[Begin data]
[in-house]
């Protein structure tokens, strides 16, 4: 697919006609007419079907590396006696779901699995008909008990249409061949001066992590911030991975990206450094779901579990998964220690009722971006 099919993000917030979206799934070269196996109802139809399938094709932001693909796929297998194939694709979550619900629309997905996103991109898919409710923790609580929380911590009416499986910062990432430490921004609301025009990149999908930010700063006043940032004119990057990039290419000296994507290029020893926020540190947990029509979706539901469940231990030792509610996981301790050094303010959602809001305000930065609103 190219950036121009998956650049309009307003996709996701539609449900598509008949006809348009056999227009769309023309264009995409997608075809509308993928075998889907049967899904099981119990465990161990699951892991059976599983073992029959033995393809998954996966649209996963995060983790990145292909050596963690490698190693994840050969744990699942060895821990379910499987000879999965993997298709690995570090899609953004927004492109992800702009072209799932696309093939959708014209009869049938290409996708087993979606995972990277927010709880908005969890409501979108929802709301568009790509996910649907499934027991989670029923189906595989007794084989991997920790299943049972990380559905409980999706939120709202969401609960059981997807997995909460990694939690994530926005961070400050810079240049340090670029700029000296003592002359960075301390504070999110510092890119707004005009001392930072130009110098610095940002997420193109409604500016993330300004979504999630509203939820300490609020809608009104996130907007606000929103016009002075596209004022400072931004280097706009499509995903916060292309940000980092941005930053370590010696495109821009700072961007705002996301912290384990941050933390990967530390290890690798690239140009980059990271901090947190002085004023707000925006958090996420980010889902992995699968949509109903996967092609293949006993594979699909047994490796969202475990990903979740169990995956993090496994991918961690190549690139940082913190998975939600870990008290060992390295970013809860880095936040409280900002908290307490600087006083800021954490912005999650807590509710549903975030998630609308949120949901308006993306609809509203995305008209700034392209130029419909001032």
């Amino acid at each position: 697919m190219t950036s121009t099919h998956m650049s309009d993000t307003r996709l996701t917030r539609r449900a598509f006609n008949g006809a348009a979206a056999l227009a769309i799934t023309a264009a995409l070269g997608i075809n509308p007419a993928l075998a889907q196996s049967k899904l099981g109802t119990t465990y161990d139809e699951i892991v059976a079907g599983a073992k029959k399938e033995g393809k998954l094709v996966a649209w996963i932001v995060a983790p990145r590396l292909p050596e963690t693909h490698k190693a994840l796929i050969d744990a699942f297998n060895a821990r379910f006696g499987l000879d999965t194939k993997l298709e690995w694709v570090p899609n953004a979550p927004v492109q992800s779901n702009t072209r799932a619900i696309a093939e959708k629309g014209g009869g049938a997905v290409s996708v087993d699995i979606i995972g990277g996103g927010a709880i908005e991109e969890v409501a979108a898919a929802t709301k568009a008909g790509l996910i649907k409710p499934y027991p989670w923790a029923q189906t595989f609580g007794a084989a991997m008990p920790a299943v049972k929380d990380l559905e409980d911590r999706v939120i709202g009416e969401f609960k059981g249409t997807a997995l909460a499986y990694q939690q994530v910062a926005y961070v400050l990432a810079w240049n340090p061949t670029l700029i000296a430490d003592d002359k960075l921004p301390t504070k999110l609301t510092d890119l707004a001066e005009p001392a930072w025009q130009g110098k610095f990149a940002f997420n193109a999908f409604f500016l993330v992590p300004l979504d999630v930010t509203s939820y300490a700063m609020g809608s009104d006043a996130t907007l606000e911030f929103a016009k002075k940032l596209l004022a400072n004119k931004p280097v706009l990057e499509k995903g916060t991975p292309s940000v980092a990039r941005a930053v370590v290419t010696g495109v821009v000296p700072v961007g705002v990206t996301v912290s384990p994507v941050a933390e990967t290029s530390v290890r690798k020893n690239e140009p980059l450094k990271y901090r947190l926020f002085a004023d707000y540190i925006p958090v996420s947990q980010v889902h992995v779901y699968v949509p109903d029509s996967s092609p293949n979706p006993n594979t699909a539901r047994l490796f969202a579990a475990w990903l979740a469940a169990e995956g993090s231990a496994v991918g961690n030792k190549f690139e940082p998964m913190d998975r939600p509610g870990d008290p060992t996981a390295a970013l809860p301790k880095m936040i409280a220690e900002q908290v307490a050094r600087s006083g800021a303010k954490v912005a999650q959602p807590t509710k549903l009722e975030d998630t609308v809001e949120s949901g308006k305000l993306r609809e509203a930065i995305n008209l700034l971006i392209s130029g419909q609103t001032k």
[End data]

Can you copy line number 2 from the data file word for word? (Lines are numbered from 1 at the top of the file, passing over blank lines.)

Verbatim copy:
């Protein structure tokens, strides 16, 4: 697919006609007419079907590396006696779901699995008909008990249409061949001066992590911030991975990206450094779901579990998964220690009722971006 099919993000917030979206799934070269196996109802139809399938094709932001693909796929297998194939694709979550619900629309997905996103991109898919409710923790609580929380911590009416499986910062990432430490921004609301025009990149999908930010700063006043940032004119990057990039290419000296994507290029020893926020540190947990029509979706539901469940231990030792509610996981301790050094303010959602809001305000930065609103 190219950036121009998956650049309009307003996709996701539609449900598509008949006809348009056999227009769309023309264009995409997608075809509308993928075998889907049967899904099981119990465990161990699951892991059976599983073992029959033995393809998954996966649209996963995060983790990145292909050596963690490698190693994840050969744990699942060895821990379910499987000879999965993997298709690995570090899609953004927004492109992800702009072209799932696309093939959708014209009869049938290409996708087993979606995972990277927010709880908005969890409501979108929802709301568009790509996910649907499934027991989670029923189906595989007794084989991997920790299943049972990380559905409980999706939120709202969401609960059981997807997995909460990694939690994530926005961070400050810079240049340090670029700029000296003592002359960075301390504070999110510092890119707004005009001392930072130009110098610095940002997420193109409604500016993330300004979504999630509203939820300490609020809608009104996130907007606000929103016009002075596209004022400072931004280097706009499509995903916060292309940000980092941005930053370590010696495109821009700072961007705002996301912290384990941050933390990967530390290890690798690239140009980059990271901090947190002085004023707000925006958090996420980010889902992995699968949509109903996967092609293949006993594979699909047994490796969202475990990903979740169990995956993090496994991918961690190549690139940082913190998975939600870990008290060992390295970013809860880095936040409280900002908290307490600087006083800021954490912005999650807590509710549903975030998630609308949120949901308006993306609809509203995305008209700034392209130029419909001032």